If it’s not your own identity don’t wear it, because God created you divinely magnificent! You don’t have to change who you are to be lovable. In the deepest place within ourselves, even where we are afraid, ashamed, worried or weary we find God’s presence! God’s image, God’s love is intrinsic to your identity, intricately laced through your being. That means your worst fears and others’ worst affronts can’t touch that. No external insult can change that internal image. Let that beautiful, internal selfie of creativity and love lead you. It leads us to freedom from slavery to opinion and oppression for ourselves and for others.
You see, Jesus calls us to a different kind of projection. He calls us to take that image of wholeness and beauty and project that into the world, as we work to transform despair to hope, injustice to respect, bondage to freedom. And the miracle is, we get transformed along the way.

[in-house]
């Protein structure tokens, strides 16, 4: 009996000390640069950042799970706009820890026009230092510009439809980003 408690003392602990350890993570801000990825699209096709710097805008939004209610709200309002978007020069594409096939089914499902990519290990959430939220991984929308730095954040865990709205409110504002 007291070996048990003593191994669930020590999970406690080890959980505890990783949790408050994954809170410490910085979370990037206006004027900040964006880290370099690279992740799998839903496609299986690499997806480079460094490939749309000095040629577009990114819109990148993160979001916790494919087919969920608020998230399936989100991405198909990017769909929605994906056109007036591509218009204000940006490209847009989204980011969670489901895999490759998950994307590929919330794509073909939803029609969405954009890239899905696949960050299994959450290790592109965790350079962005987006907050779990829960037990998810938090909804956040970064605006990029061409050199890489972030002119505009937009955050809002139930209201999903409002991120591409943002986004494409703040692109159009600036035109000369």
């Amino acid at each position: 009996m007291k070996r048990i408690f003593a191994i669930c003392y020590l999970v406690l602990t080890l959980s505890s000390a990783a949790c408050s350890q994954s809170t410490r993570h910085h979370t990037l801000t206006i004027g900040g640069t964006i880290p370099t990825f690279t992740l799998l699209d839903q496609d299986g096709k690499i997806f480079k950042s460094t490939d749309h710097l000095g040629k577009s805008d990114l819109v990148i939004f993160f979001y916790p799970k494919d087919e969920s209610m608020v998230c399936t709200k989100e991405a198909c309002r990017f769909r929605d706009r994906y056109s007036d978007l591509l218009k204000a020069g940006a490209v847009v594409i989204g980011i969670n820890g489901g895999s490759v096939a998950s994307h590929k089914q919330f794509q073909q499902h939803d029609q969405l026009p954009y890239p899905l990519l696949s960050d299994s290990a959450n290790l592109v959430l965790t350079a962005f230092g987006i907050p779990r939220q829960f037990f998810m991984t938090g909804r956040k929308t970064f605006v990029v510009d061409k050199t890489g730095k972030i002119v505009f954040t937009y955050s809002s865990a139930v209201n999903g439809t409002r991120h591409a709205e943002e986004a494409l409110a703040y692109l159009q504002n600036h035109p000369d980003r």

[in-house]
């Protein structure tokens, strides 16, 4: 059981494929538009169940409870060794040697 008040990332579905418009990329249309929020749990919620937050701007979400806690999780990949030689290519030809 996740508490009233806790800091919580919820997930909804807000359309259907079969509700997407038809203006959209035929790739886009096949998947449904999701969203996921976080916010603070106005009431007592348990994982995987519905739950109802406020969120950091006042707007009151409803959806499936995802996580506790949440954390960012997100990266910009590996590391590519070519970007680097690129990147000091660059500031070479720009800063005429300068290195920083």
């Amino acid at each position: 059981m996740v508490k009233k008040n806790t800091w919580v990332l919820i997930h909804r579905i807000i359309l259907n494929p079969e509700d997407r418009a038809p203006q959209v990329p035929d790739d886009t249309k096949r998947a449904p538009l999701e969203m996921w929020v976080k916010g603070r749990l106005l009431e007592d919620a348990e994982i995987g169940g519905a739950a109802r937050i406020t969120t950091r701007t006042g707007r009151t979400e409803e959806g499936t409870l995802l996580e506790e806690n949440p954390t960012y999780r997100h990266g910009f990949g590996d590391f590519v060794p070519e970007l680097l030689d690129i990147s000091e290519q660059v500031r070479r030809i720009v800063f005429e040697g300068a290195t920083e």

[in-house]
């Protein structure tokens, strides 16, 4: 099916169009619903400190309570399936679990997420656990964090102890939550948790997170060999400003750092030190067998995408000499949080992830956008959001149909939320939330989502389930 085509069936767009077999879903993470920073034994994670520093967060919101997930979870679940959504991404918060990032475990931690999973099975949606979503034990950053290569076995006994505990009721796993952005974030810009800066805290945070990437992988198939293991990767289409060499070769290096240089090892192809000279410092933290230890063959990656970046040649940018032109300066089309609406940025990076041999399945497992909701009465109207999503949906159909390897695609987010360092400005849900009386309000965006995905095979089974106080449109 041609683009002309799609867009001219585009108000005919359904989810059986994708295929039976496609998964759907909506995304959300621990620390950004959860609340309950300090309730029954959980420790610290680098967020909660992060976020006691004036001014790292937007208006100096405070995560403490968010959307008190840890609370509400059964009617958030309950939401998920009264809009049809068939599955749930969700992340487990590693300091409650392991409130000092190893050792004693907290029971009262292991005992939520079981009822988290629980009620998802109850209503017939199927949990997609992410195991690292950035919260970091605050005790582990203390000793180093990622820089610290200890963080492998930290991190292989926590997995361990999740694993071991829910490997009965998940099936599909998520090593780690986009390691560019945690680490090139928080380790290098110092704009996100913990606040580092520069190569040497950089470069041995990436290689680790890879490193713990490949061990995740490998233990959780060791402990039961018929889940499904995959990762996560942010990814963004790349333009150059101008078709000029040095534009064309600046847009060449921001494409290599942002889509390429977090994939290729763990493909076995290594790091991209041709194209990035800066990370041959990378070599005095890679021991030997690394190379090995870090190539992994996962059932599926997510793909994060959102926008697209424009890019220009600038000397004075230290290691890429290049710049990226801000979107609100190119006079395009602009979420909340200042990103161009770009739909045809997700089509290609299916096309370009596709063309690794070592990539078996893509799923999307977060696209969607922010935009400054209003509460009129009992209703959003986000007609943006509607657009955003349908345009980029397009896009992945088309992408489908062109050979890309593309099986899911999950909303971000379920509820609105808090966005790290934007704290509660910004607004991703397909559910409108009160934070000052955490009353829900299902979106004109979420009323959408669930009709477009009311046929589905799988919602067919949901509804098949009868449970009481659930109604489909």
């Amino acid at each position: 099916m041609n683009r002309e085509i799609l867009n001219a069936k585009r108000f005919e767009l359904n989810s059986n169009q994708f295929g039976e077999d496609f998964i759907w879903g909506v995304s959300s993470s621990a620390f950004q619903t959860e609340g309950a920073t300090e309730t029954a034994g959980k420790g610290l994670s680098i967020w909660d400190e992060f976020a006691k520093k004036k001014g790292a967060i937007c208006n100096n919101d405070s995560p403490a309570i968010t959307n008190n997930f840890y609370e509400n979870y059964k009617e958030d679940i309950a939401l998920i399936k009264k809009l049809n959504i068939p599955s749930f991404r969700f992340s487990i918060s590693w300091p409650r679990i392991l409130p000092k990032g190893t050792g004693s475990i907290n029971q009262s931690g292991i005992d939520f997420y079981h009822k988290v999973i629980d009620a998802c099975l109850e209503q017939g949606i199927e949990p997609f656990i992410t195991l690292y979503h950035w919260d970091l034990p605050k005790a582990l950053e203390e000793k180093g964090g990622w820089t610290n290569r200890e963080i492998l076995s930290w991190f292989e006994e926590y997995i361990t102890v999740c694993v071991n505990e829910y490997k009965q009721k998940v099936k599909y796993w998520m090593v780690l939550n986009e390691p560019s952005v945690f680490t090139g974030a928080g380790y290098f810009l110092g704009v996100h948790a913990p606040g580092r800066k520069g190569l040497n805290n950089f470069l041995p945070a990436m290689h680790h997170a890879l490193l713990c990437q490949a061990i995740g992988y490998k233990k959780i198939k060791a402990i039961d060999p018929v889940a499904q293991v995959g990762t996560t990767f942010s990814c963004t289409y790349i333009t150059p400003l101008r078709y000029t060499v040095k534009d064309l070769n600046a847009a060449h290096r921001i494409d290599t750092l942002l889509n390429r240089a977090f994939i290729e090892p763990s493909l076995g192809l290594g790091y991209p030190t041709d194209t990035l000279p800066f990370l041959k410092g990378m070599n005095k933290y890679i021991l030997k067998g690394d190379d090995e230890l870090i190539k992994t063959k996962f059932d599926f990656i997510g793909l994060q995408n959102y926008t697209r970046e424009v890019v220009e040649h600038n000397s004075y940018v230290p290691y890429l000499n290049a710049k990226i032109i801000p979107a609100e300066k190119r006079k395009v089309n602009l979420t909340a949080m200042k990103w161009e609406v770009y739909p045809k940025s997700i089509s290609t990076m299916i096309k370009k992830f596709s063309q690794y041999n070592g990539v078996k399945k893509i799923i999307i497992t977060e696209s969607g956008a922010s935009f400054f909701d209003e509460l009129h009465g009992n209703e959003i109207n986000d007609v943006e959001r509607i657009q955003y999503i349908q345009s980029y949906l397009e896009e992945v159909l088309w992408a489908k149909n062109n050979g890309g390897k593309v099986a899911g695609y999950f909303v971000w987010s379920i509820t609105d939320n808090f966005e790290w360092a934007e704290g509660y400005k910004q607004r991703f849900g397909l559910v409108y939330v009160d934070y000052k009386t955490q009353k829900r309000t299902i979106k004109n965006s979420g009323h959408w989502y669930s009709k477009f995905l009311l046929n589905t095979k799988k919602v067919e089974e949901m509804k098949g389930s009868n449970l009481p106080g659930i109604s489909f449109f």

Bishop John Shelby Spong says we find the power to do it in Christ:
Look at him!
Look not at his divinity,
but look rather, at his freedom.
Look not at the exaggerated tales of his power,
but look, rather, at his infinite capacity to give himself away.
Look not at the first-century mythology that surrounds him,
but look, rather, at his courage to be,
his ability to live, and
the contagious quality of his love.
Stop your frantic search!
Be still and know that this is God:
this life, this being;
when you are accepted, accept yourself;
when you are forgiven, forgive yourself;
when you are loved, love yourself.
Grasp that Christpower
and dare to be
[i] Jerry Lambert, Humor for Preaching and Teaching, E. Rowell and B. Steffen, p. 93
[ii]John Shelby Spong, Jesus for the Non-Religious, p. 292